September 2016
Volume 57, Issue 12
Open Access
ARVO Annual Meeting Abstract  |   September 2016
Progress on Wavefront Sensorless Adaptive Optics for Preclinical Retinal Imaging
Author Affiliations & Notes
  • Yifan Jian
    Simon Fraser University, Burnaby, British Columbia, Canada
  • Daniel Wahl
    Simon Fraser University, Burnaby, British Columbia, Canada
  • Myeong Jin Ju
    Simon Fraser University, Burnaby, British Columbia, Canada
  • Robert J Zawadzki
    University of California Davis, Davis, California, United States
  • Stefano Bonora
    CNR-Institute for Photonics and Nanotechnology, Padova, Italy
  • Marinko Venci Sarunic
    Simon Fraser University, Burnaby, British Columbia, Canada
  • Footnotes
    Commercial Relationships   Yifan Jian, None; Daniel Wahl, None; Myeong Jin Ju, None; Robert Zawadzki, None; Stefano Bonora, None; Marinko Sarunic, None
  • Footnotes
    Support  Brain Canada, National Sciences and Engineering Research Council of Canada, Canadian Institutes of Health Research, Alzheimer Society Canada, Pacific Alzheimer Research Foundation, Michael Smith Foundation for Health Research, Genome British Columbia
Investigative Ophthalmology & Visual Science September 2016, Vol.57, 58. doi:
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    • Get Citation

      Yifan Jian, Daniel Wahl, Myeong Jin Ju, Robert J Zawadzki, Stefano Bonora, Marinko Venci Sarunic; Progress on Wavefront Sensorless Adaptive Optics for Preclinical Retinal Imaging. Invest. Ophthalmol. Vis. Sci. 2016;57(12):58.

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      © ARVO (1962-2015); The Authors (2016-present)

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Abstract

Purpose : We present the recent progress on wavefront sensorless adaptive optics (WSAO) for pre-clinical retinal imaging with optical coherence tomography (OCT), florescence confocal scanning laser ophthalmoscope (fcSLO) and simultaneous OCT two-photon biomicroscopy (OCT-TPM). In vivo retina structural and functional images acquired with mice are presented.

Methods : Wavefront Sensorless adaptive optics (WSAO) has been demonstrated to be a robust strategy for circumventing the limitations associated with conventional AO systems using a Shack Hartmann wavefront sensor. Instead of measuring the wavefront aberrations, it directly uses the image quality metric such as brightness and sharpness as a merit function for aberration correction. It is especially advantageous in small animal retinal imaging with lens-based imaging systems when wavefront sensing is difficult and inaccurate. In our WSAO imaging systems, we employed a modal hilling climbing algorithm, where the deformable element steps through Zernike modes with a preset range of coefficients, while the image quality metric is recorded, the coefficients that resulted the image with best quality is then applied to the deformable optical element.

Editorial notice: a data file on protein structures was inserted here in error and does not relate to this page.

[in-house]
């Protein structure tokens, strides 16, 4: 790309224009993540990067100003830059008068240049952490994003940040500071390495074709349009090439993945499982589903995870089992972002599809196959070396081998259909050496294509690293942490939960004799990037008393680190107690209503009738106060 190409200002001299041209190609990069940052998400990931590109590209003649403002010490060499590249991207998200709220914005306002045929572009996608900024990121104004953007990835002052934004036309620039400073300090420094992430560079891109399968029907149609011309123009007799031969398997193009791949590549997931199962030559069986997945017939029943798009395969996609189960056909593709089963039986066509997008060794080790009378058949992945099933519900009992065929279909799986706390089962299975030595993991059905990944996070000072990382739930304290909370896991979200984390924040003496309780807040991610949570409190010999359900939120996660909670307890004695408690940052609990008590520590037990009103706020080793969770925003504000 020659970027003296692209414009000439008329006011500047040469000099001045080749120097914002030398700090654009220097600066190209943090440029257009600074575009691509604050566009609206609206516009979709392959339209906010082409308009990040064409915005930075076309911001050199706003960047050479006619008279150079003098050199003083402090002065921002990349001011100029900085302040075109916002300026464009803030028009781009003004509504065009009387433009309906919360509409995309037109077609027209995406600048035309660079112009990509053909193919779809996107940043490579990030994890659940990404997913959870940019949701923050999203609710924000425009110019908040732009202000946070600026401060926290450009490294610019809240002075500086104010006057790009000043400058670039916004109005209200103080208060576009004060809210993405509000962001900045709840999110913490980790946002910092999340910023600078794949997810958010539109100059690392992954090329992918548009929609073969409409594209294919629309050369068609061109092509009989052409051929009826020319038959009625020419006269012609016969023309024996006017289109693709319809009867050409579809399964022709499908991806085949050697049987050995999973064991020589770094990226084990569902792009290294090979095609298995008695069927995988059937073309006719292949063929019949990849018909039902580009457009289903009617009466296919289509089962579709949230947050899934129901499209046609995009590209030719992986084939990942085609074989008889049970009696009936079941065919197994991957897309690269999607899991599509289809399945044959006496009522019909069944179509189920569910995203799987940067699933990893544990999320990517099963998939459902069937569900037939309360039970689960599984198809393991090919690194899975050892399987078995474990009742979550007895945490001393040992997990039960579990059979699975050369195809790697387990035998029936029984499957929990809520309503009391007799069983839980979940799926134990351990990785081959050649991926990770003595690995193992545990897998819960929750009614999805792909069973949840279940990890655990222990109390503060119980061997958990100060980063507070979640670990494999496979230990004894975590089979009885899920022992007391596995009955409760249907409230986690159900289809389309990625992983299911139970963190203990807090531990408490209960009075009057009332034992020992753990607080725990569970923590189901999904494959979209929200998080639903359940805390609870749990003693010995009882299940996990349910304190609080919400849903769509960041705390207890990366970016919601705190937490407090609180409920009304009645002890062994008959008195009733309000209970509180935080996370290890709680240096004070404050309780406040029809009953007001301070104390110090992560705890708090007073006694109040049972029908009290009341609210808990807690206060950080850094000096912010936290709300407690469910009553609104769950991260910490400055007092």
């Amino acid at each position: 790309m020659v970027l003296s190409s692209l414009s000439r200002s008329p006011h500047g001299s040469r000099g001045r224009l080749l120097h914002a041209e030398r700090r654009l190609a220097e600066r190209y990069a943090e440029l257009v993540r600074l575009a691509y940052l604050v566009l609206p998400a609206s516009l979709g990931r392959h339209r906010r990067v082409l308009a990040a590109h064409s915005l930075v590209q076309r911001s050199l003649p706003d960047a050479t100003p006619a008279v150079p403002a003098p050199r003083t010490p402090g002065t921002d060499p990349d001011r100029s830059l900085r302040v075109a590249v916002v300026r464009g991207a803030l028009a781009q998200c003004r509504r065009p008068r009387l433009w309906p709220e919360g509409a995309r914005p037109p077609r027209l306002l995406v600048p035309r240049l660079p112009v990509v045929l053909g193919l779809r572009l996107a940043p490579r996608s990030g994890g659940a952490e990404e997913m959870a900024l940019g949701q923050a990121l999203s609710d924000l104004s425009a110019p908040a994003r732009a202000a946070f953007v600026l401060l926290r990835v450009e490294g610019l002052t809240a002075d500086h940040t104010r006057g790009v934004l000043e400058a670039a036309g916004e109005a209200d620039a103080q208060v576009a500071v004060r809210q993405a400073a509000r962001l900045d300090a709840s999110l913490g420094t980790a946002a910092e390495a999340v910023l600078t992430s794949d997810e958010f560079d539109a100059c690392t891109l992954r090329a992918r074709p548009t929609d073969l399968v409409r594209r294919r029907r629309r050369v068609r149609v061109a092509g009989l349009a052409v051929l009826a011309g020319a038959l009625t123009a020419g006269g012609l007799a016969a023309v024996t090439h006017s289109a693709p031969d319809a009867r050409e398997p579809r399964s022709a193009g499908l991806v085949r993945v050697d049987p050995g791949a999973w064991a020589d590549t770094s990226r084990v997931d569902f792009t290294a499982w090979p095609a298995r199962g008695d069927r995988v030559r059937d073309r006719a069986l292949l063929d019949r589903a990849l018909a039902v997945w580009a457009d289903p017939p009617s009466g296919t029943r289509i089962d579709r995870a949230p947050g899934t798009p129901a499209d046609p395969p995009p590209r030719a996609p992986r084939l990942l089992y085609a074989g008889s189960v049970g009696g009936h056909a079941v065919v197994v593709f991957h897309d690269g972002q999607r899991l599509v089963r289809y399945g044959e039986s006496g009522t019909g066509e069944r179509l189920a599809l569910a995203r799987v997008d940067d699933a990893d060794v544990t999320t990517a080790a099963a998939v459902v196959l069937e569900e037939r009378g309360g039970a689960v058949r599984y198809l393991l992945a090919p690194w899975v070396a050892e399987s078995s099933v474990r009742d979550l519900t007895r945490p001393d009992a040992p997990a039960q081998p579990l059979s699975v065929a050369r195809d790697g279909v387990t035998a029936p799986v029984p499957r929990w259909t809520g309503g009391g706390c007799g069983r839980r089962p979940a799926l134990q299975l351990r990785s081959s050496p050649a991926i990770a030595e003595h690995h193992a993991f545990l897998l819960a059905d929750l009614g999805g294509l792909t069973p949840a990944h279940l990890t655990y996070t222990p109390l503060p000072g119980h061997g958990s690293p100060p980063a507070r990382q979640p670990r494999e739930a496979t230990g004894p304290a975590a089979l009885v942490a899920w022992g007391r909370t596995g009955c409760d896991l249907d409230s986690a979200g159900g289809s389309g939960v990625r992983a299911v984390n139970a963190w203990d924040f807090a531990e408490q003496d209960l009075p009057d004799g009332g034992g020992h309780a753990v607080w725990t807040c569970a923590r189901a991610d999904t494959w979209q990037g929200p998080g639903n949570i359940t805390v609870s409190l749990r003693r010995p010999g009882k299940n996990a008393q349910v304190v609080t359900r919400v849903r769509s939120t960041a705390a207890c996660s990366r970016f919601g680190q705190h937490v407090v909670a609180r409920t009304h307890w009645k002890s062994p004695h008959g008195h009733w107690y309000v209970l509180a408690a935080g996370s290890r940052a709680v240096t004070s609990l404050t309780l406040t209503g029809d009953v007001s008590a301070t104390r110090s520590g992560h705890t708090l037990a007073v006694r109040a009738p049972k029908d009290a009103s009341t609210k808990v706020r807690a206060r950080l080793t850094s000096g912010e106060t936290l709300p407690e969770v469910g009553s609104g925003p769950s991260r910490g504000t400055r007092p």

Results : We present images of mouse retina acquired with our second generation WSAO OCT using a large stroke ALPAO mirror. The OCT volumes were streamed during acquisition and then averaged in post processing. Using a collimated beam incident on the eye with a zero diopter contact lens, the defocus could be shifted from retinal vasculature to the outer retina for visualization of the mouse photoreceptor mosaic. We present progress on widefield and high resolution mouse fluorescent retinal imaging using a zero diopter contact lens. Defocus was controlled using a variable focus lens, and aberration correction was performed with an IrisAO MEMS segmented deformable mirror.

Conclusions : In conclusion, WSAO techniques enable high resolution retinal imaging in preclinical applications at a reduced cost and system complexity. Combination of WSAO-OCT with a TPM system will enable depth resolved aberration correction based on structural images prior to the acquisition of low intensity functional images.

This is an abstract that was submitted for the 2016 ARVO Annual Meeting, held in Seattle, Wash., May 1-5, 2016.

 

Fluorescein angiography of mouse retina in vivo with WSAO fcSLO. Scale bar: 10µm

Fluorescein angiography of mouse retina in vivo with WSAO fcSLO. Scale bar: 10µm

 

WSAO OCT en face images acuqired with pigmented mouse retina in vivo. (a) Inner plexiform layer (b) Photoreceptors layer. Scale bar: 10µm

WSAO OCT en face images acuqired with pigmented mouse retina in vivo. (a) Inner plexiform layer (b) Photoreceptors layer. Scale bar: 10µm

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